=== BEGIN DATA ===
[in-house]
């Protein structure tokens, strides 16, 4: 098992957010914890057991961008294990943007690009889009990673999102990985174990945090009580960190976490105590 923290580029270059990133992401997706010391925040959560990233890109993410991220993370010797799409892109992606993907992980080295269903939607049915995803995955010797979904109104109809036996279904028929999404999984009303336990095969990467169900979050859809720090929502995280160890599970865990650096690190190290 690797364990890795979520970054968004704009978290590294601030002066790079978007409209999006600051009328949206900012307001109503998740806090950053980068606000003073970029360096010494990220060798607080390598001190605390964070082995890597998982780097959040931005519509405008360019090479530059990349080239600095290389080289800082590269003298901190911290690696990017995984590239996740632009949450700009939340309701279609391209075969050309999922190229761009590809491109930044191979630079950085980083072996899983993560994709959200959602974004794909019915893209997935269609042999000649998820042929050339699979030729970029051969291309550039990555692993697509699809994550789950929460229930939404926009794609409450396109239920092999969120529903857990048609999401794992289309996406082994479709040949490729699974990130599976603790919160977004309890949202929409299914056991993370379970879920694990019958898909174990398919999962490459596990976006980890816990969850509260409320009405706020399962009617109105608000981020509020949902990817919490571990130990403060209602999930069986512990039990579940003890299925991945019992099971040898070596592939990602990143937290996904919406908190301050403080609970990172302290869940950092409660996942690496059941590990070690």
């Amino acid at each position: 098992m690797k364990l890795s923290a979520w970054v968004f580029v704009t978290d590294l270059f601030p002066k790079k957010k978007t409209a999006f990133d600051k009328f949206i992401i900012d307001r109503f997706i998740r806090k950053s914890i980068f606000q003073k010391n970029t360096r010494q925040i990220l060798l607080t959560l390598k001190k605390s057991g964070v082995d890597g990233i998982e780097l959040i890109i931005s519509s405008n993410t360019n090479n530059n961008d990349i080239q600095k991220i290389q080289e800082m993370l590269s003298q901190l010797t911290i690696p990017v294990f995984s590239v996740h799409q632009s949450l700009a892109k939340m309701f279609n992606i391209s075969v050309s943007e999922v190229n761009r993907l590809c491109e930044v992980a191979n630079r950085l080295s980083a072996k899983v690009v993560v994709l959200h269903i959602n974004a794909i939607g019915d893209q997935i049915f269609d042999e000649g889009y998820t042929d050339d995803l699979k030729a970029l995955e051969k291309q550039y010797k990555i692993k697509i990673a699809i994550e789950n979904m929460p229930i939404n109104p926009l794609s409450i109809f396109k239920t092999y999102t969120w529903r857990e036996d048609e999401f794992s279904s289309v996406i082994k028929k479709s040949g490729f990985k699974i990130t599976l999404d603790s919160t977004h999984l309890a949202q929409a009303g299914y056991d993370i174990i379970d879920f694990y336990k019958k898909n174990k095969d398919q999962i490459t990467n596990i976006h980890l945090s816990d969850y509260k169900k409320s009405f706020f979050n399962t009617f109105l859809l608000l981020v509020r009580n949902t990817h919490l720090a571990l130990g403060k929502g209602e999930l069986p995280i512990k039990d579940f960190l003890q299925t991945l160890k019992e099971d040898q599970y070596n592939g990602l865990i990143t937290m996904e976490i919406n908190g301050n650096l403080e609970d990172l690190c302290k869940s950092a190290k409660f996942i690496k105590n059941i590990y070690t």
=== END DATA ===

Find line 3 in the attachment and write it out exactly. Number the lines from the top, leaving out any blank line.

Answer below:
């Amino acid at each position: 098992m690797k364990l890795s923290a979520w970054v968004f580029v704009t978290d590294l270059f601030p002066k790079k957010k978007t409209a999006f990133d600051k009328f949206i992401i900012d307001r109503f997706i998740r806090k950053s914890i980068f606000q003073k010391n970029t360096r010494q925040i990220l060798l607080t959560l390598k001190k605390s057991g964070v082995d890597g990233i998982e780097l959040i890109i931005s519509s405008n993410t360019n090479n530059n961008d990349i080239q600095k991220i290389q080289e800082m993370l590269s003298q901190l010797t911290i690696p990017v294990f995984s590239v996740h799409q632009s949450l700009a892109k939340m309701f279609n992606i391209s075969v050309s943007e999922v190229n761009r993907l590809c491109e930044v992980a191979n630079r950085l080295s980083a072996k899983v690009v993560v994709l959200h269903i959602n974004a794909i939607g019915d893209q997935i049915f269609d042999e000649g889009y998820t042929d050339d995803l699979k030729a970029l995955e051969k291309q550039y010797k990555i692993k697509i990673a699809i994550e789950n979904m929460p229930i939404n109104p926009l794609s409450i109809f396109k239920t092999y999102t969120w529903r857990e036996d048609e999401f794992s279904s289309v996406i082994k028929k479709s040949g490729f990985k699974i990130t599976l999404d603790s919160t977004h999984l309890a949202q929409a009303g299914y056991d993370i174990i379970d879920f694990y336990k019958k898909n174990k095969d398919q999962i490459t990467n596990i976006h980890l945090s816990d969850y509260k169900k409320s009405f706020f979050n399962t009617f109105l859809l608000l981020v509020r009580n949902t990817h919490l720090a571990l130990g403060k929502g209602e999930l069986p995280i512990k039990d579940f960190l003890q299925t991945l160890k019992e099971d040898q599970y070596n592939g990602l865990i990143t937290m996904e976490i919406n908190g301050n650096l403080e609970d990172l690190c302290k869940s950092a190290k409660f996942i690496k105590n059941i590990y070690t």